Saskatchewan presses case for TPP trade deal
Trade minister touts "significant benefits" to agriculture, manufacturing and forestry sectors.
REGINA — The Saskatchewan government is urging Ottawa to press ahead with the Trans-Pacific Partnership trade deal.
Saskatchewan Agriculture Minister Lyle Stewart and Trade Minister Jeremy Harrison met Jan. 21 with David Lametti, parliamentary secretary to the minister of international trade, as part of consultations on the deal, which is also known as TPP.
Harrison said TPP could have “significant benefits” for agriculture, especially for canola, beef and pork production. Manufacturing and forestry sectors would also see a boost, he said.
There would be a big downside if Canada were not part of the agreement, he suggested.
“If we’re not a part of this agreement, it’s not just that the status quo continues, it means that all those who are, have a huge advantage competitively,” Harrison said at the legislature.
“We think that we need to be a part of this agreement. We need to be a signatory and we need to ratify the agreement … and be a part of this new trading relationship.”
Stewart said the implications are huge for the agriculture sector.
For example, Saskatchewan ranchers would face a 38.5% tariff on beef going into Japan if Canada were not part of TPP. Competitors, including the United States and Australia, are moving toward a nine per cent tariff as parties to the deal.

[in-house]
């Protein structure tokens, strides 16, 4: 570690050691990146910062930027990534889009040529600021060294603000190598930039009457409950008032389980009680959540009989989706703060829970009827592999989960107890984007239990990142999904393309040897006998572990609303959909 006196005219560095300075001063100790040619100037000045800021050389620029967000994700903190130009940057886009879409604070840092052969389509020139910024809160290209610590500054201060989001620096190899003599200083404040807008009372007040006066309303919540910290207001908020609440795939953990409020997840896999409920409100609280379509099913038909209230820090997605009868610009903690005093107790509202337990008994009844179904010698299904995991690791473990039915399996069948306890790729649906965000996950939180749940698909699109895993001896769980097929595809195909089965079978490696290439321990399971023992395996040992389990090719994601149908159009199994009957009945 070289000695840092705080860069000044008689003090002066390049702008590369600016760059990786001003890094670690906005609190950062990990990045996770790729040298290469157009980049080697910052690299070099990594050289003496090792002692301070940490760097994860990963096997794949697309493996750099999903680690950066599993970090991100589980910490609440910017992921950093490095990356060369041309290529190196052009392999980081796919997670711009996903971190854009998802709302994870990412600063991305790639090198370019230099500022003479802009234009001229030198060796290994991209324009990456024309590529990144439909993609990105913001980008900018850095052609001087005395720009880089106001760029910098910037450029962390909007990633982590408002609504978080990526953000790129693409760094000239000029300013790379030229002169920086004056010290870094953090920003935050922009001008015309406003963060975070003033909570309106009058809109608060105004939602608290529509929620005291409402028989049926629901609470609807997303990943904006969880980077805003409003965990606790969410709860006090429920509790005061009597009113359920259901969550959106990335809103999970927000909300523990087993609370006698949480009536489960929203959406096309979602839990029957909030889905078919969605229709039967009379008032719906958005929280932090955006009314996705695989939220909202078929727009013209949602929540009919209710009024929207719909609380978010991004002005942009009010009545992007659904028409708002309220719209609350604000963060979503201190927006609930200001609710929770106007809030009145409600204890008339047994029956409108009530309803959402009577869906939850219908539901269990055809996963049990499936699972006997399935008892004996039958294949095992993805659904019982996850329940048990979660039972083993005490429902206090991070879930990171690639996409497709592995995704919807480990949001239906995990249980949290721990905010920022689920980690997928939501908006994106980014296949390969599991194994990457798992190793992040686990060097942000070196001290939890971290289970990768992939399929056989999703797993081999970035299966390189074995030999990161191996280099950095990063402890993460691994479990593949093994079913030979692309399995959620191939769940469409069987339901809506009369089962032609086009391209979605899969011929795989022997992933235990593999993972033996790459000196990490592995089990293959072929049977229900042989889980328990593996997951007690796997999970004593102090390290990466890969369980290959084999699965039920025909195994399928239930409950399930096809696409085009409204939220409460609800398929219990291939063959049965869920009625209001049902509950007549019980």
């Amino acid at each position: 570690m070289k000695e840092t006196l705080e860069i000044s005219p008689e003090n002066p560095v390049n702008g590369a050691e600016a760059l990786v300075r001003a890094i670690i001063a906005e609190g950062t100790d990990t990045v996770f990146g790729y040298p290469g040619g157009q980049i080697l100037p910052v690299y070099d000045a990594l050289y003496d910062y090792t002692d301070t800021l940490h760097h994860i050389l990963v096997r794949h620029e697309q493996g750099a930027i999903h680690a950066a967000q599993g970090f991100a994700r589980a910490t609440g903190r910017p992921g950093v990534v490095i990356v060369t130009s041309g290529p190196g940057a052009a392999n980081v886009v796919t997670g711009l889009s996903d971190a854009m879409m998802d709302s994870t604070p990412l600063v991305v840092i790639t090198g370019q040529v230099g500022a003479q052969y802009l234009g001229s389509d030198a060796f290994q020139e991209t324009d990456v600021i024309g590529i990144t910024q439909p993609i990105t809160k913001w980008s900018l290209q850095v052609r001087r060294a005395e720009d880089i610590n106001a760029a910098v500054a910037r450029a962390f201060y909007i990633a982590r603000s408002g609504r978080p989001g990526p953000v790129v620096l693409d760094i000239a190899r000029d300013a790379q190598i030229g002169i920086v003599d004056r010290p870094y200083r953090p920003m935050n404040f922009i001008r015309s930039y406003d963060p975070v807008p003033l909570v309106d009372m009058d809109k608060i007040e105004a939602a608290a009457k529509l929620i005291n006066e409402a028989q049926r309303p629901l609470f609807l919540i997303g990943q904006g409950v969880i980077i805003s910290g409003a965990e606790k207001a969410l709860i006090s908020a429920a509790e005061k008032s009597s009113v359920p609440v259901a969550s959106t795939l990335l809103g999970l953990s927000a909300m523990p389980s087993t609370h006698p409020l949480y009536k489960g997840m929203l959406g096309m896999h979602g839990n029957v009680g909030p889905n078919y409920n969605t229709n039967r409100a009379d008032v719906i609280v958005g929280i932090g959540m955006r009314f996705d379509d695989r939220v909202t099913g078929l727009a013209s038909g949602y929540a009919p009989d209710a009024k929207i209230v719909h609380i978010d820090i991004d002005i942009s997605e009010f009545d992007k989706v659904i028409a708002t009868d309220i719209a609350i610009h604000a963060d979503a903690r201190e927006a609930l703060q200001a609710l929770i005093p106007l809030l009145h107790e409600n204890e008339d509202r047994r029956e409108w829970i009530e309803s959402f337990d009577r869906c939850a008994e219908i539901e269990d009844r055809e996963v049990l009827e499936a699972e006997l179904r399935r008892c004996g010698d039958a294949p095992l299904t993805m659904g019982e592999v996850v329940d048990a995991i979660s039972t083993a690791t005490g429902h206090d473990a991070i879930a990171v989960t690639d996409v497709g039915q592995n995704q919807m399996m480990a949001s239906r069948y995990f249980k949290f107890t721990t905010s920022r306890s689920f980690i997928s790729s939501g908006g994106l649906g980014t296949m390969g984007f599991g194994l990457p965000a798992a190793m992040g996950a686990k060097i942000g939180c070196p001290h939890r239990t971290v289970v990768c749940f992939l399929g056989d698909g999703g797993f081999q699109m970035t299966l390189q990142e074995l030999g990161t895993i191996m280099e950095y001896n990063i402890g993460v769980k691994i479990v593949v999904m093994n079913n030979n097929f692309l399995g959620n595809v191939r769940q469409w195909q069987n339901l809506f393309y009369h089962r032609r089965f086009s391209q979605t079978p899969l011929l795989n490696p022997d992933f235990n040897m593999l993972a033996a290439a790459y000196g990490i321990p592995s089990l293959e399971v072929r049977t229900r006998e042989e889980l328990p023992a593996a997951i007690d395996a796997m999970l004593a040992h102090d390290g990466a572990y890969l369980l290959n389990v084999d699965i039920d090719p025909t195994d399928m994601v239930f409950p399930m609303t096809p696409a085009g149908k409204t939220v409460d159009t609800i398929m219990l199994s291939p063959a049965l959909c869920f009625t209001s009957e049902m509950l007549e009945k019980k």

“The opportunities are huge if the deal is signed and the downside is also very dramatic if we’re left out and other parties to TPP are included that compete with us,” said Stewart.
“The downside is that we would be virtually locked out of major markets like Japan.”
The treaty, negotiated by the previous Conservative government during last fall’s election campaign, involves 12 countries around the Pacific Rim that make up 40 per cent of the global economy.
The Liberal government hasn’t announced whether it will attend the formal signing Feb. 4 in Auckland, N.Z.
“We view signing as really a technical step,” said Lametti.
“Our focus is on the consultative process, on really illuminating every single corner of the agreement, and then making a decision whether it puts Canadians in a better or worse situation as a whole.”
All countries have two years to ratify the deal, but the treaty comes into force if the US, Japan and four other countries give their approval.
© 2016 The Canadian Press